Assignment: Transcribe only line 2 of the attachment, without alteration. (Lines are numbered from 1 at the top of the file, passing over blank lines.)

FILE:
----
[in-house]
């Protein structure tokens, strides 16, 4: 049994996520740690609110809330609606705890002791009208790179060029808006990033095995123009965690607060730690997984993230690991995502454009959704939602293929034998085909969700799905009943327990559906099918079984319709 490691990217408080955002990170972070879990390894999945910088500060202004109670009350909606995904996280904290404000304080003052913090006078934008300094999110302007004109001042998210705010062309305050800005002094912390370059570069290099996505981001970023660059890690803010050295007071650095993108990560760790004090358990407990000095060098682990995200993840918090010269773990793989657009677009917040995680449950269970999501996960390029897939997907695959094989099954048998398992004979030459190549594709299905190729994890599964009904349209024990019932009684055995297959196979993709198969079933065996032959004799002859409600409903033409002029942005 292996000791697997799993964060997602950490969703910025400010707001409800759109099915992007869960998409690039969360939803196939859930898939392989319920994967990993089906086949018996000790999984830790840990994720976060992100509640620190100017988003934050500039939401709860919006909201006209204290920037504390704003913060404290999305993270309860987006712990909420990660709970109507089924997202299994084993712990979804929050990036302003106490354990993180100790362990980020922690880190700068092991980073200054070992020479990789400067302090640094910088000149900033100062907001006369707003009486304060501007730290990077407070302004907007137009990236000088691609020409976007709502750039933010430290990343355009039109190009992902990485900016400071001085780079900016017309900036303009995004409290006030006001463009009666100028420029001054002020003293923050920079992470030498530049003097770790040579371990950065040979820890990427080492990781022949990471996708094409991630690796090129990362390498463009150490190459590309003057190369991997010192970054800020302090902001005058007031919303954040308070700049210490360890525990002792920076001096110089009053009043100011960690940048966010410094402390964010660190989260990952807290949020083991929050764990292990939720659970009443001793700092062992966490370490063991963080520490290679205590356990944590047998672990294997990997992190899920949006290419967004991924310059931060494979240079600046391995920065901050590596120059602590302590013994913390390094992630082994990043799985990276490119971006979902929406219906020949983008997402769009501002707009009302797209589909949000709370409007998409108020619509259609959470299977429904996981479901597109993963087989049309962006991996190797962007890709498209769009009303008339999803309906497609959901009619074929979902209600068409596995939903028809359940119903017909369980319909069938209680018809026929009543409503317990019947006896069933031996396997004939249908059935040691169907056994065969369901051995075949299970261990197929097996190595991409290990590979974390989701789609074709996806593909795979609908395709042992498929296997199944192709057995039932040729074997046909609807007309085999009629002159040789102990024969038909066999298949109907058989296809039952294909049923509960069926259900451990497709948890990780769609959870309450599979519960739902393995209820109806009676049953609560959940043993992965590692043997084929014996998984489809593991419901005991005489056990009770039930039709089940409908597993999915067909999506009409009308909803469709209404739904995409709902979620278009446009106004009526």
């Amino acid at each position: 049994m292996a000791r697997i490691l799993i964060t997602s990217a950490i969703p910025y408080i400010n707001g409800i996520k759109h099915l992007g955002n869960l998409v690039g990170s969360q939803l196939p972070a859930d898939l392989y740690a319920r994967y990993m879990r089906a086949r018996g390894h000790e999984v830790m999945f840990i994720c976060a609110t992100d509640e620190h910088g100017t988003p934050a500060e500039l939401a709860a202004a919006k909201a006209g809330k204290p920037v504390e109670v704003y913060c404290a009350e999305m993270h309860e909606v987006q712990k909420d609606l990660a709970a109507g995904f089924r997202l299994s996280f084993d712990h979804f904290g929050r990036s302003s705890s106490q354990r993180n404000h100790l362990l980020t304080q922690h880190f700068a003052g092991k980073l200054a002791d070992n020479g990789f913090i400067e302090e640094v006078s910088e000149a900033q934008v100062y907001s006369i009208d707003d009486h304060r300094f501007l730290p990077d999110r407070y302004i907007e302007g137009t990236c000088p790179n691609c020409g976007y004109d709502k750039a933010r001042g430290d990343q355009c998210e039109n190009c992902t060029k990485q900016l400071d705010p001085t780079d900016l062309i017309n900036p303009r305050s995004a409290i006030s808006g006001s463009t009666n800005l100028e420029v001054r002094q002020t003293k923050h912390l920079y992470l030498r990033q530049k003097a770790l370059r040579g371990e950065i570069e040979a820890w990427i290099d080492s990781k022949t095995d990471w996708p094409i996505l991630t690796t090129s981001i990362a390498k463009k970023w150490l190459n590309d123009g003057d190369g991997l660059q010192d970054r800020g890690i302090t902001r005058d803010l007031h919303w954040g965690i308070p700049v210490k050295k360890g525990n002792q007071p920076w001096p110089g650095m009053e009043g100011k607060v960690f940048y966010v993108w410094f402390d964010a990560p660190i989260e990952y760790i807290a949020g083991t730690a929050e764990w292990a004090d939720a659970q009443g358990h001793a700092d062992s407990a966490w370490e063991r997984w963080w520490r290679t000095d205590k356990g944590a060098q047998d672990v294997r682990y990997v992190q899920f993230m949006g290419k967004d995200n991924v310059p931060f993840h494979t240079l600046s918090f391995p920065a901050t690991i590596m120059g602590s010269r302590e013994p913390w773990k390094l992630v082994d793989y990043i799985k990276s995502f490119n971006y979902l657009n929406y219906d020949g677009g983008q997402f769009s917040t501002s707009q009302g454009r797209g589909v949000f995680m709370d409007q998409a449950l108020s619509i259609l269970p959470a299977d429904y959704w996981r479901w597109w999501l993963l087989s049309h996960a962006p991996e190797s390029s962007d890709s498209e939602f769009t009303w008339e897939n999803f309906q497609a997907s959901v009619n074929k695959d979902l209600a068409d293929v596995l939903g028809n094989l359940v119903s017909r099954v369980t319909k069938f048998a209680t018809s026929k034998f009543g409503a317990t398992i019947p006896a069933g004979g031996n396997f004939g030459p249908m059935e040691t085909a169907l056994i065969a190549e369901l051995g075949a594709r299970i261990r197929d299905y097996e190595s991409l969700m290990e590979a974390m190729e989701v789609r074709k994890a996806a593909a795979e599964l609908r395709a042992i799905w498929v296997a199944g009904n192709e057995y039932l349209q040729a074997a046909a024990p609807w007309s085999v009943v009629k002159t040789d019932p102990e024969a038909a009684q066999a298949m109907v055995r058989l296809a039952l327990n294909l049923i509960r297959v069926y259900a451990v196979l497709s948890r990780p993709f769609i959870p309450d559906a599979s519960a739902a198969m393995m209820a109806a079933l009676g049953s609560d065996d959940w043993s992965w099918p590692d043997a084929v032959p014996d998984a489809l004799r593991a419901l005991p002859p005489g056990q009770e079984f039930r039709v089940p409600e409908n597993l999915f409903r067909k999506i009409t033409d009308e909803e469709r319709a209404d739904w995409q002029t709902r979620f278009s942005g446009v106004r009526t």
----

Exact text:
């Protein structure tokens, strides 16, 4: 049994996520740690609110809330609606705890002791009208790179060029808006990033095995123009965690607060730690997984993230690991995502454009959704939602293929034998085909969700799905009943327990559906099918079984319709 490691990217408080955002990170972070879990390894999945910088500060202004109670009350909606995904996280904290404000304080003052913090006078934008300094999110302007004109001042998210705010062309305050800005002094912390370059570069290099996505981001970023660059890690803010050295007071650095993108990560760790004090358990407990000095060098682990995200993840918090010269773990793989657009677009917040995680449950269970999501996960390029897939997907695959094989099954048998398992004979030459190549594709299905190729994890599964009904349209024990019932009684055995297959196979993709198969079933065996032959004799002859409600409903033409002029942005 292996000791697997799993964060997602950490969703910025400010707001409800759109099915992007869960998409690039969360939803196939859930898939392989319920994967990993089906086949018996000790999984830790840990994720976060992100509640620190100017988003934050500039939401709860919006909201006209204290920037504390704003913060404290999305993270309860987006712990909420990660709970109507089924997202299994084993712990979804929050990036302003106490354990993180100790362990980020922690880190700068092991980073200054070992020479990789400067302090640094910088000149900033100062907001006369707003009486304060501007730290990077407070302004907007137009990236000088691609020409976007709502750039933010430290990343355009039109190009992902990485900016400071001085780079900016017309900036303009995004409290006030006001463009009666100028420029001054002020003293923050920079992470030498530049003097770790040579371990950065040979820890990427080492990781022949990471996708094409991630690796090129990362390498463009150490190459590309003057190369991997010192970054800020302090902001005058007031919303954040308070700049210490360890525990002792920076001096110089009053009043100011960690940048966010410094402390964010660190989260990952807290949020083991929050764990292990939720659970009443001793700092062992966490370490063991963080520490290679205590356990944590047998672990294997990997992190899920949006290419967004991924310059931060494979240079600046391995920065901050590596120059602590302590013994913390390094992630082994990043799985990276490119971006979902929406219906020949983008997402769009501002707009009302797209589909949000709370409007998409108020619509259609959470299977429904996981479901597109993963087989049309962006991996190797962007890709498209769009009303008339999803309906497609959901009619074929979902209600068409596995939903028809359940119903017909369980319909069938209680018809026929009543409503317990019947006896069933031996396997004939249908059935040691169907056994065969369901051995075949299970261990197929097996190595991409290990590979974390989701789609074709996806593909795979609908395709042992498929296997199944192709057995039932040729074997046909609807007309085999009629002159040789102990024969038909066999298949109907058989296809039952294909049923509960069926259900451990497709948890990780769609959870309450599979519960739902393995209820109806009676049953609560959940043993992965590692043997084929014996998984489809593991419901005991005489056990009770039930039709089940409908597993999915067909999506009409009308909803469709209404739904995409709902979620278009446009106004009526």